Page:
Challenging Misconceptions and Stereotypes in Class, Household Income, Wealth and Privilege

“It seems to me that in general white people are content to eat soup and sandwiches if it means buying a house. They don’t care as much about of having the latest fashions, and driving the fanciest cars!”

First of all, I hope the opening quote didn’t offend you. It was a part of an actual discussion with my father – one of many, and you’ll see its relevance later on. The first principle of my blog is “Creating Ecosystems of Success” which in short means showing others how to be successful, keeping in mind that what’s considered successful varies from person to person. The second piece I published on the Examiner titled, Challenging misconceptions and stereotypes in academic achievement, revisited one of my earliest lessons about academic success. In short, my father pointed out that academic success was merely a function of priorities and time invested, not the inherent ability or genetics of a particular race – something which helped me become a stronger student later on.

With two other principles of my blog being “The Teaching of Financial Literacy/Wealth Building”, and “Long-term thought”, I’ve crafted a similar piece discussing how our ideas and misconceptions shape our financial lives, and how we see the financial lives and privileges of other ethnic groups/races. Relatively recent data shows that while black families still have half the average median income/net worth of white families, Asian families seem to have caught up to those same white families and have even surpassed them. As a black man myself, I’ve wondered if Black-Americans should look around at all of the other ethnic groups in the United States, as opposed to solely focusing on White-Americans, in terms of financial success and all that comes with it.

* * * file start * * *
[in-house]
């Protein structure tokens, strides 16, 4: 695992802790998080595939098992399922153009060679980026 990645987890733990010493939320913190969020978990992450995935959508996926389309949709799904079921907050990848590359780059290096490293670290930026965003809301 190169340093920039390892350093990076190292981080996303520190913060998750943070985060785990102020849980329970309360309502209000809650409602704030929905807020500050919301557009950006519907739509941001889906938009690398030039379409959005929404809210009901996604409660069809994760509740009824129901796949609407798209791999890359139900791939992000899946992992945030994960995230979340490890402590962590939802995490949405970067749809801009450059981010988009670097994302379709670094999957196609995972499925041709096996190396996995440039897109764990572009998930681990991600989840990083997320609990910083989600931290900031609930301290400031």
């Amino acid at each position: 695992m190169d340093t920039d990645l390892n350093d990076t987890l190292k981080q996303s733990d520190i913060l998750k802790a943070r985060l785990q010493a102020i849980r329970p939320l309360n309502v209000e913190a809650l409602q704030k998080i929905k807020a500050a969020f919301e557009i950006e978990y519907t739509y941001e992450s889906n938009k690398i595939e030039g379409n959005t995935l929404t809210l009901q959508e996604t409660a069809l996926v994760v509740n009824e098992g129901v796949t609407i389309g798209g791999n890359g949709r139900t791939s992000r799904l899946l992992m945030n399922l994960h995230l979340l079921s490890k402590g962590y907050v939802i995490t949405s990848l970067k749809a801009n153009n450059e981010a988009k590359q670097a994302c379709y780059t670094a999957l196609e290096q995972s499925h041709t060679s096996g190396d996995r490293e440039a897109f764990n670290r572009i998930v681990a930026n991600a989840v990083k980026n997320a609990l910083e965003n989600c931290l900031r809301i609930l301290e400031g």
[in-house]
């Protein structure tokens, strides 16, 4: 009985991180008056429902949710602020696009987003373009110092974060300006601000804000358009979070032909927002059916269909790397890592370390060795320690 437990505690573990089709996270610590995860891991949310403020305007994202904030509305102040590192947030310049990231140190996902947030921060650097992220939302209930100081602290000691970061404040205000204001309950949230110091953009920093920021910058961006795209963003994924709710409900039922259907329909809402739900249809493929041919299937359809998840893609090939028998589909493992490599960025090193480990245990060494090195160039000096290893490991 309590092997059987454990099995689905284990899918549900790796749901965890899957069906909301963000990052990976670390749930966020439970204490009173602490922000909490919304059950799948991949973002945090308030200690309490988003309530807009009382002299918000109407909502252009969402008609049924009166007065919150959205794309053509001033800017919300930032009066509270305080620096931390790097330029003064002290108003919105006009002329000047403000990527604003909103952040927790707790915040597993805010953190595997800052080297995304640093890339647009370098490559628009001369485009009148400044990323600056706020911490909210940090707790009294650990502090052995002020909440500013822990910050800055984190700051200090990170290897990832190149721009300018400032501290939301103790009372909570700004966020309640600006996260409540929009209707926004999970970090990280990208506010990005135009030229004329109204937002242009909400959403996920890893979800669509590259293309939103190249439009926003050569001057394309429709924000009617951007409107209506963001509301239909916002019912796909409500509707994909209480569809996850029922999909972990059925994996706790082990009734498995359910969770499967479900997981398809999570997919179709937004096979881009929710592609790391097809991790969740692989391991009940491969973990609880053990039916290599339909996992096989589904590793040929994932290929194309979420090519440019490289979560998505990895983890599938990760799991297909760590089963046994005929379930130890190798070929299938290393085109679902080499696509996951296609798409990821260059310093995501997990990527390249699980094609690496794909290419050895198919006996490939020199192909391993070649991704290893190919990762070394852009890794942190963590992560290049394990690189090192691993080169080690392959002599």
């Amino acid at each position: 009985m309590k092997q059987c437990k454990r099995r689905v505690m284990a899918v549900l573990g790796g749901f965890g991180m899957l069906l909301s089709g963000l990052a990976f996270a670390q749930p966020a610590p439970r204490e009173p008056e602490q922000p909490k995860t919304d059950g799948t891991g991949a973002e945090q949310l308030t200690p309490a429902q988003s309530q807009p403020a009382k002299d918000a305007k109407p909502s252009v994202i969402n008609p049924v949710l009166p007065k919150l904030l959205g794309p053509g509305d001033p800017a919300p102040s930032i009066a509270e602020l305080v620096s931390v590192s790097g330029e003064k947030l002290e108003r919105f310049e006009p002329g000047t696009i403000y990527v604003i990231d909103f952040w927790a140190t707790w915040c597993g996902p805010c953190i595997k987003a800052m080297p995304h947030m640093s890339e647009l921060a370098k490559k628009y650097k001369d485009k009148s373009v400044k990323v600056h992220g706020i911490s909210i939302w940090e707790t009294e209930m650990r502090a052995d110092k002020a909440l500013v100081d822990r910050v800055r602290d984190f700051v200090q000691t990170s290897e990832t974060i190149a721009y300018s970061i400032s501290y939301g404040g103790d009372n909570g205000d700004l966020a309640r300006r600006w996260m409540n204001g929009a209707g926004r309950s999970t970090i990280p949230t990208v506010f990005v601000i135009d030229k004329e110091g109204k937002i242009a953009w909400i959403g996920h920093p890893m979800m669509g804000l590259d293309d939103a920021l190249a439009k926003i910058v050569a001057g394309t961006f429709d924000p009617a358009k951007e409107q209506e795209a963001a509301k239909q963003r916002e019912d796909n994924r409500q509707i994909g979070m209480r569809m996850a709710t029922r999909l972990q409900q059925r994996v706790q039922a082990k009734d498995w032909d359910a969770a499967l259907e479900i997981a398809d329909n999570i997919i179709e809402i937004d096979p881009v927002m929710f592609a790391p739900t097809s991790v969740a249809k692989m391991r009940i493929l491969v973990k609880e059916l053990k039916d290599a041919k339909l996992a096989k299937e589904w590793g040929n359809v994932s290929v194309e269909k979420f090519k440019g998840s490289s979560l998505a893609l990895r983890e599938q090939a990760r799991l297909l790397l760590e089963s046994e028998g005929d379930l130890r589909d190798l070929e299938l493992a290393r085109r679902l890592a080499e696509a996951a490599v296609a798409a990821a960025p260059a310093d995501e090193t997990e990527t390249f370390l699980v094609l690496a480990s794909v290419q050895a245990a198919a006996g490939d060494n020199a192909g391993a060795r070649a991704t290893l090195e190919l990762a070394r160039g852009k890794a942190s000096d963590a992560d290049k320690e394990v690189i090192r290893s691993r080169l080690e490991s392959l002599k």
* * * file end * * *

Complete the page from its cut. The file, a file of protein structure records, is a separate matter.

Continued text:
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“All of that state and federal money is going to those white folks. The black folks aren’t getting anything.” I’ve heard these and similar discussions frequently growing up during holiday dinners, and even today from my elders in my mother’s generation when discussing current events in my home city of Buffalo, N.Y. For some, Buffalo is a segregated, “non-progressive” city as described in the story of my blog, and it forever shaped the outlook of my mother and her peers.

Actually, many discussions with my father, who is from Harlem, were also peppered with broad brush discussions of “white people”, “them”, or “they” in unflattering ways – usually about the oppression of black people, and white people having unfair competitive advantages in life. The opening quote of this post was from a discussion he and I had about spending habits and race. Are my parents, grandparents, aunts, and uncles racists? No, I don’t think they think black people are superior to other races, but they did experience segregation and Jim Crow causing a residual level pain, a distrust of white people, and arguably some bigotry of their own. Yes, even if only to a small degree, I do think black people can also be bigoted.

In hindsight, we never discussed how or what Arabs, Asians, and Hispanics were doing – only white people. We knew that most of the stores in our neighborhoods were owned by other ethnic groups, but we mostly talked about the, “white folks.” It was a singular focus which compared black and white, mostly talking about black people being disadvantaged and powerless. It seldom, if ever, came up that there were multiple classes of black people – some which were winning in life, had been doing so for a long time, and had some privilege of their own.